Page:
Most of my life I was blessed to eat anything I wanted – I joke that I grew up on Ramen noodles, Pop-tarts, and a lot of chicken casseroles (including broccoli and cauliflower!).
Then came 2012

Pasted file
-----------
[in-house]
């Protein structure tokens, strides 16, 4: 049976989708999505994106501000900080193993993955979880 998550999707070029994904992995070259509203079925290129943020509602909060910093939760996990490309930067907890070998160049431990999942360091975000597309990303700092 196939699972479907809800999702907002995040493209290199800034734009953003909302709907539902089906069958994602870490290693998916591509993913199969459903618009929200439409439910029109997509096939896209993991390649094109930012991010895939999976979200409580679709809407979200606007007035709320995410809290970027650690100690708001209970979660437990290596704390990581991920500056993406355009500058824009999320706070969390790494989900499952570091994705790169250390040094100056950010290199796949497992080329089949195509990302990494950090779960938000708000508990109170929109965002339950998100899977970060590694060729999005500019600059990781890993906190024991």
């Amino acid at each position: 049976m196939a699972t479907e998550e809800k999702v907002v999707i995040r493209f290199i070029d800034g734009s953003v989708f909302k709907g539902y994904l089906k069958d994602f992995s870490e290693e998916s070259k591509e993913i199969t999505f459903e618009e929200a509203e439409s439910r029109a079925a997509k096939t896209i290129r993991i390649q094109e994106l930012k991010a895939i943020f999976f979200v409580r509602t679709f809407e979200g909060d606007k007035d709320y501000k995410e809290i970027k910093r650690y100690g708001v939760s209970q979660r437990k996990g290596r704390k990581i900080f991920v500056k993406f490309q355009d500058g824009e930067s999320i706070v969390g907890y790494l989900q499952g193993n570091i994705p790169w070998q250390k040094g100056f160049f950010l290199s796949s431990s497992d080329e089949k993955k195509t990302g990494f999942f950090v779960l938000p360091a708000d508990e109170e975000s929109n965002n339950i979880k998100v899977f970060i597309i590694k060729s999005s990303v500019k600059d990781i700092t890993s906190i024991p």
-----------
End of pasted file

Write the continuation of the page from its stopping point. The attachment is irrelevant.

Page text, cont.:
For 7 years prior to 2012, I was practicing a flexitarian diet, which for me included eating mostly plant-based foods such beans, tofu, peanut butter, and I even started eating lentils. Unfortunately, in November 2012 I contracted a stomach virus. It included a lot of pain and bloating for about five weeks and I lost weight, which at my size was not healthy. When that was over I tried to resume my normal diet. This consisted of salads, plenty of broccoli, apples, and other delicious colorful foods. The problem was some of those same symptoms I had during the virus stated to crop up unexpectedly in the middle of the day or after dinner. More pain. More bloating. But no more virus. I spoke with a good friend (also a dietitian) who recommended I look at eliminating the FODMAP foods – stands for Fermentable Oligosaccharides, Disaccharides, Monosaccharides, and Polyols. For anyone unfamiliar these are foods that have a particular kind of naturally occurring sugar, which are linked to some cases of IBS. She was right! When I stopped eating apples I stopped feeling awful after lunch, at least for a little while. Then by May 2016 while traveling up to Michigan to see my honey I hit a wall (not literally!), but I got fed up with feeling awful. I decided it was time to find out once and for all what was causing my gut issues. I went on an anti-inflammatory elimination diet. These come in all shapes and sizes – I gave up many common culprits including grains, dairy, fermented foods, and legumes. Gasp! At this point you might be thinking “what did you eat?!” For anyone that has done a Whole30 you know that fruits, vegetables, and meat/seafood become the bulk of what you are consuming. During that time, I discovered almond butter isn’t so bad and coconut flour is very versatile and delicious. Otherwise, I started to recognize and address my emotional relationship with food. Turns out, a lot of IBS symptoms are heavily influenced by the gut-brain connection and can be affected heavily by stress and hormones.